No way. Obama and the democrats have done a miserable job on just about every issue from the war to health care reform to Wall Street regulation to the BP oil spill. Obama's appointments have been either Zionist shills or Wall Street sycophants.

    • Monkey Business says:

      I feel like we're gonna start seeing some kind of rubber band effect as people jump from party to party, nominating more and more extreme candidates, in a desperate hope to find someone that can fix what's broken. Every two years, someone else will control Congress. Pretty soon, we're gonna be nominating actual Green Partiers and Nazis and Communists and Socialists and Libertarians. Then whoever's president won't have to deal with two parties; they'll have to deal with ten parties, all under the tents of the two parties, all with different agendas. Pretty soon, Congress will become gridlocked with no one able to accomplish anything, and government will grind to a halt.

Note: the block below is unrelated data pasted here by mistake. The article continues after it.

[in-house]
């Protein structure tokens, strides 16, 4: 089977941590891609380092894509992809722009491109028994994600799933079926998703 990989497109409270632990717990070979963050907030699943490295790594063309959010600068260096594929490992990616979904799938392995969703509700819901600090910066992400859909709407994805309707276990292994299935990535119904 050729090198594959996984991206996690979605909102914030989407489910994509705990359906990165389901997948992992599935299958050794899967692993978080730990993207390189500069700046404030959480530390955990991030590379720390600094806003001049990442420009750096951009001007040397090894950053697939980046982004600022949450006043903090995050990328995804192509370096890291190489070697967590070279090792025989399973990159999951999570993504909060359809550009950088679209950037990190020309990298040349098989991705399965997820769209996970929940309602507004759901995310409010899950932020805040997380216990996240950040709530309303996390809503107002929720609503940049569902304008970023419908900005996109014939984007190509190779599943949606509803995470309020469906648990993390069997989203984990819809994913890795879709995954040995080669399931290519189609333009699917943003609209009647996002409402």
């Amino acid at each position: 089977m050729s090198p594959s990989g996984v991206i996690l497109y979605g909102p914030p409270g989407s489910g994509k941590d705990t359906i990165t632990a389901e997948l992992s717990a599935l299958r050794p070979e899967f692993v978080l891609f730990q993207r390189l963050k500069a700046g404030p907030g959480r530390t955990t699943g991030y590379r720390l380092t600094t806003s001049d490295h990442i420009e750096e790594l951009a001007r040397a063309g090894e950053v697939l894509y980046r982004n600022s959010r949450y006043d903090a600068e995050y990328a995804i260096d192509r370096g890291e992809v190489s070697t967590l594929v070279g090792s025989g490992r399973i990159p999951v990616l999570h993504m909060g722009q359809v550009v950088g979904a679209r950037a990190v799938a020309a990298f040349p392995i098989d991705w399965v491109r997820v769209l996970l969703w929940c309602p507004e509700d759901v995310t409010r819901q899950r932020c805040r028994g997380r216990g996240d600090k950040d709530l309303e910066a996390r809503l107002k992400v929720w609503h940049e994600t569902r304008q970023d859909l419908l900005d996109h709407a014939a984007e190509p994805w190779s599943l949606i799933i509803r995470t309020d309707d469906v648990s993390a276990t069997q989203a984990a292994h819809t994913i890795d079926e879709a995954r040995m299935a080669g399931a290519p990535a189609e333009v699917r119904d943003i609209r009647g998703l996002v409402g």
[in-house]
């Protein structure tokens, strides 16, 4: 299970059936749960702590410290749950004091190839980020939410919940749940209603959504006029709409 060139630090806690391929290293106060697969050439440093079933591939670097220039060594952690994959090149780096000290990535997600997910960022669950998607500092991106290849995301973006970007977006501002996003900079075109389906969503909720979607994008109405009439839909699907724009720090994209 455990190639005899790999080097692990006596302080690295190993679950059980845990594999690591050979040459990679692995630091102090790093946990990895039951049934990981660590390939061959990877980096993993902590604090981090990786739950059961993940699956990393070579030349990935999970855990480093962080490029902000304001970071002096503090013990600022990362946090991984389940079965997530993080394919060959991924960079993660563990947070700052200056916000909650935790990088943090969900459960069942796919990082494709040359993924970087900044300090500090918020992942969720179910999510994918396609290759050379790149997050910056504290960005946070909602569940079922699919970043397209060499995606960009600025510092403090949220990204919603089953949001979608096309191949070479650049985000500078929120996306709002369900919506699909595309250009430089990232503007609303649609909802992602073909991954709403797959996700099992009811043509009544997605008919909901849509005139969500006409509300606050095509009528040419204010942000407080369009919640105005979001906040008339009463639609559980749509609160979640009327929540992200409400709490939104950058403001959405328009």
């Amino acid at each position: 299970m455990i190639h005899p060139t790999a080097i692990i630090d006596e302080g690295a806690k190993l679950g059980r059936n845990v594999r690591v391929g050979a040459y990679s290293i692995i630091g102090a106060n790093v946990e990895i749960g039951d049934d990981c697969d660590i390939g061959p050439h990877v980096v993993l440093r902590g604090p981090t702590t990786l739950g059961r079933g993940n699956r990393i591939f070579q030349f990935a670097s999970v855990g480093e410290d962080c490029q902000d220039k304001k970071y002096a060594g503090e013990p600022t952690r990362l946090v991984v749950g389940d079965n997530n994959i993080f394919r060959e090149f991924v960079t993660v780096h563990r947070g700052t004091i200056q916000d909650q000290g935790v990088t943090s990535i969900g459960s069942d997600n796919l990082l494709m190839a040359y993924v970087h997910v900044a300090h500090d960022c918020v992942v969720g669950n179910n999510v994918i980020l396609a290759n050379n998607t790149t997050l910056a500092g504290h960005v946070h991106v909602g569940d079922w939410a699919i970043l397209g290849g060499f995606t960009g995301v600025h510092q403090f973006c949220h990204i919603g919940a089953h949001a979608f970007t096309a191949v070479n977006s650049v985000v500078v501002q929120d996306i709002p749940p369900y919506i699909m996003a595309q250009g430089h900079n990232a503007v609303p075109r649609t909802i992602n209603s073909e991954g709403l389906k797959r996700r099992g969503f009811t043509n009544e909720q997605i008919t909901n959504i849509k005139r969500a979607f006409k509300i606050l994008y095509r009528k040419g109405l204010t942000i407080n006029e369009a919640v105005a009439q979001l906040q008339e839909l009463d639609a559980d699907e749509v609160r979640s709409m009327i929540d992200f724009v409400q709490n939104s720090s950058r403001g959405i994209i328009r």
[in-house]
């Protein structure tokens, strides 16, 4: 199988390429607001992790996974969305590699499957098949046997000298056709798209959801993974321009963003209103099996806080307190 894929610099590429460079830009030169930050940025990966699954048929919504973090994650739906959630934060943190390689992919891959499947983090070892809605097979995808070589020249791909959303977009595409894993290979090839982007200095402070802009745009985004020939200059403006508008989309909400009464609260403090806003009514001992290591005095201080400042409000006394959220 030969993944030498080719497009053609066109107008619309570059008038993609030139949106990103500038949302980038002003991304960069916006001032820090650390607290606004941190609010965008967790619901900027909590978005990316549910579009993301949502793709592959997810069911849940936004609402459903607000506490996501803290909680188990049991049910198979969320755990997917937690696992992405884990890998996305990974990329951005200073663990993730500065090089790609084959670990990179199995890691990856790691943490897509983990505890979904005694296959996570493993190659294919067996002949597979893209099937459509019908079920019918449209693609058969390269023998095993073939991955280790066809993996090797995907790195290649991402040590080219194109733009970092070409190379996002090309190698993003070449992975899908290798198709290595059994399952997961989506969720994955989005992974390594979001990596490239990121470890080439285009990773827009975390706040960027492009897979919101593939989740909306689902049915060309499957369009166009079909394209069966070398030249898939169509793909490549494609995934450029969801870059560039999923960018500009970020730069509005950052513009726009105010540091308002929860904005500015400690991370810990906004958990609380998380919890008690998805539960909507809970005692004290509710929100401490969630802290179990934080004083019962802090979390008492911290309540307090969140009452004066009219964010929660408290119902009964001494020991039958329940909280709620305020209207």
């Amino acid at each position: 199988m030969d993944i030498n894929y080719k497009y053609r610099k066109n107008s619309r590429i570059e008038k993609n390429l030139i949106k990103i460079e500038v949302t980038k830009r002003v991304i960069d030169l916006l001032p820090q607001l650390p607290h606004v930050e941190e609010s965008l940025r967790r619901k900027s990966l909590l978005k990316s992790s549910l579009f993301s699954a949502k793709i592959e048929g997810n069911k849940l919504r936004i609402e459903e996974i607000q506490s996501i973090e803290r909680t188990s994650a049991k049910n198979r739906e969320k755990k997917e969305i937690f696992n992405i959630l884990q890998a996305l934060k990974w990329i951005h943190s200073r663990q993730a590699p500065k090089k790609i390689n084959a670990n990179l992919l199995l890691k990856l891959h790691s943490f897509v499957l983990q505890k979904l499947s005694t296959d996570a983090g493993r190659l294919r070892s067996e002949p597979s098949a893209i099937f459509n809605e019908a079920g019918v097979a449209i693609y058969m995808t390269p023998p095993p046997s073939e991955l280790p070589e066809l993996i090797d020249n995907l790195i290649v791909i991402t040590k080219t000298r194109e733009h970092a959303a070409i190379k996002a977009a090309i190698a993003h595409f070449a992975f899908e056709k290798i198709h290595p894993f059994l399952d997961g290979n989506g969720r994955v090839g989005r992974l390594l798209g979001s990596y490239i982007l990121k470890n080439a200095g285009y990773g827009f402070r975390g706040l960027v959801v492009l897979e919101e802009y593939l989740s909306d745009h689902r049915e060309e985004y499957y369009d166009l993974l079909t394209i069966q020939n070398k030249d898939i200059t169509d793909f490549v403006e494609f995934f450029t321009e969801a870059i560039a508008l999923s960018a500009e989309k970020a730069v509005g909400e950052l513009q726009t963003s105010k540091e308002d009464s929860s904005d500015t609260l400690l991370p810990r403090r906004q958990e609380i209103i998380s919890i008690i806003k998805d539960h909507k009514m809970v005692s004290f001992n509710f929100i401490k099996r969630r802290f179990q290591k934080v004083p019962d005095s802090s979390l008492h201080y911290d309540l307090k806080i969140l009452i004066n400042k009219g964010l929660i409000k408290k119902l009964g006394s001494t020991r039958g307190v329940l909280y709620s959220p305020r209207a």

Ladies and gentlemen, this is how the grand experiment in American democracy ends. To the sounds of the great wheels of government finally grinding to a halt as the corporations rise and become our de facto rulers.

      I for one welcome our new corporate overlords.

    • The annoying thing is even if the GOP's gains are much lower than expected, the narrative will be REPUBLICAN WAVE!!!

      The script has already been written.

    • I think it is the Leftist media that has overblown the expectations. That way they can discredit the T-party effect when the Rs get 40 instead of 72 or whatever.